B O'C's wife left him.  Left him as in he came home from work one day and was startled to realise that all her clothes and belongings had vanished from their home.  This, after several years of marriage.  Events like this blow my mind, the idea that things like this really happen to normal people who have normal stable lives, or think they do.  It makes me stop and question what it is that makes me so sure my life won't one day explode, what makes me any different.  And I am not sure there is anything that does.  Like B O'C, I think my marriage is in good shape, my relationships rock solid.  But only because my husband came home from work today.  He might not tomorrow.  And when that idea tumbles round inside my head it threatens to give me a concussion.


Monday, January 27, 2014

on happiness

1.  I think NJ is fucking with me.  I went to talk to him this morning about one thing and ended up talking about another.  He told me he has changed his mind (again) about potentially leaving, opening up the job I want.

2.  Shortly following this conversation, which I found uplifting, I went to visit the AP and told him not to schedule me to teach my production course next year.  It's too much of a headache and I no longer want it.   I think he is either too stupid, or too inexperienced, to realise that what I am saying is actually a big deal as far as it impacts his timetabling job.  He did not really give me much of a reaction whatsoever, just said fine, and they support me, and yakka yakka bullshit blah blah.  It's funny how much of an effort I went to in order to get this gig, and now that I have it, I want out.  I'm taking a risk here because if Crazy Sue returns she could end up teaching the classes I am counting on falling to me, leaving me to teach basket weaving and snake charming or whatever admin decides.  But hell with it, I have to do something to preserve my energy and sanity, what little remains.

Both these things made me feel happier today, and happiness is something I am wondering about somewhat.  Like how does one really achieve happiness, and more importantly, once achieved, how does one maintain it so it does not slip away?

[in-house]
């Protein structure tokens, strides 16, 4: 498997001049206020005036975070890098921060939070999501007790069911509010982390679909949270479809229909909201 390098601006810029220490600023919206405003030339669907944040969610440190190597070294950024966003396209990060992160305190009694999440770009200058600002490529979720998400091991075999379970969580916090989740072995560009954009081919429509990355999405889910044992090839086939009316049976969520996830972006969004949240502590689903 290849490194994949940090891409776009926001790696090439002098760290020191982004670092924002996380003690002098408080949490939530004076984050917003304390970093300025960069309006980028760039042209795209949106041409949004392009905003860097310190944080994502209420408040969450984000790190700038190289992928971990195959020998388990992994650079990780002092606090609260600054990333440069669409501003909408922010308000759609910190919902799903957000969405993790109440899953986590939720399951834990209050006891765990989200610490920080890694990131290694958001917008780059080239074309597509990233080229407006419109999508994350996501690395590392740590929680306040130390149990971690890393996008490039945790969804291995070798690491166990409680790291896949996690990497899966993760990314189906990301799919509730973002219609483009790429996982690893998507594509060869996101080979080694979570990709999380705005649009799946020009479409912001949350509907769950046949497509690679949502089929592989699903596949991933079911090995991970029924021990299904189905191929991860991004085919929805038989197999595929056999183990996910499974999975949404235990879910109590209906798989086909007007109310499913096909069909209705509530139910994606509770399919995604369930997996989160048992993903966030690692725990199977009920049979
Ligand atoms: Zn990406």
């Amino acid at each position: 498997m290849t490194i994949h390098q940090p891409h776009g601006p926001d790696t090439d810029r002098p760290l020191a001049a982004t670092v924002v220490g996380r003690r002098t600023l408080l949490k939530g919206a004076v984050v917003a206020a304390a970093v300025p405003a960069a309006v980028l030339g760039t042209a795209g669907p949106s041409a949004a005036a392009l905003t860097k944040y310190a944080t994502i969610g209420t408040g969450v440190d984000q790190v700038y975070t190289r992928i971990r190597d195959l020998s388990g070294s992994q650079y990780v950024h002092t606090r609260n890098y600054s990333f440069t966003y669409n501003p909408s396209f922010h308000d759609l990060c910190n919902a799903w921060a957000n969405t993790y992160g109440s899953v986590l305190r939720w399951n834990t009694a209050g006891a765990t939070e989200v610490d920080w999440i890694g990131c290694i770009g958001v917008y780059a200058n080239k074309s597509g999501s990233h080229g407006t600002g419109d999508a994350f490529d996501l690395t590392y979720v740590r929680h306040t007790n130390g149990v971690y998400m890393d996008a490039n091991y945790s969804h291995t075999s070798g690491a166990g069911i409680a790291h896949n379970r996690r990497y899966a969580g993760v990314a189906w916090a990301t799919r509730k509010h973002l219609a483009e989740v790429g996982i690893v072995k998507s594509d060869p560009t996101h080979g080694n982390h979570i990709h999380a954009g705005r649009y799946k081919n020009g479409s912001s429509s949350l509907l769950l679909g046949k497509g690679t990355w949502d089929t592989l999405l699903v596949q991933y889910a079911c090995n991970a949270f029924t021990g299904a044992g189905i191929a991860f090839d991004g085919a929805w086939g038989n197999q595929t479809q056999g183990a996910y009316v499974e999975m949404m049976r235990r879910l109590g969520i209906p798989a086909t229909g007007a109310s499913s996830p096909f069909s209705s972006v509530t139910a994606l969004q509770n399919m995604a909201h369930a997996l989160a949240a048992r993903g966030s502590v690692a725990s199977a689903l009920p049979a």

Theodor Adorno suggests that happiness, true happiness, is a betrayal of itself because it must necessarily come with a memory of unhappiness in order to recognize it, and that memory brings with it a fear of slipping back into that state, which sullies the purity of happiness.   Sigh.


Tuesday, January 21, 2014

tapeworms and Crazy Sue

I once saw a television show in which the topic of discussion was tapeworms.  According to the information this show delivered, there are some (insane) American women who intentionally infect themselves with tapeworms in order to lose weight, because parasites are a whole lot better than exercising or dieting, I suppose.

I would like to propose that these women allow me to send them a swab of my flu germ instead of choosing to contract tapeworms.  In the last five days I have been dropping weight at an alarming rate, and am now officially lighter than I was in high school, about 115 pounds.  This flu also comes with a wonderful ab workout -- interval barfing for the lower abs and incessant, unproductive coughing for the upper abs and obliques.  My abs ache.

Of course I am shaky, weak, my skin is dry, and my eyes are glassy and bloodshot.  But whatever, anything to be thin and beautiful, right?


C phoned me from work to tell me that Crazy Sue has applied for a longer leave.  Her return date is now marked as May 2nd.  It grows increasingly less likely that I will have to see her again.  Inshallah.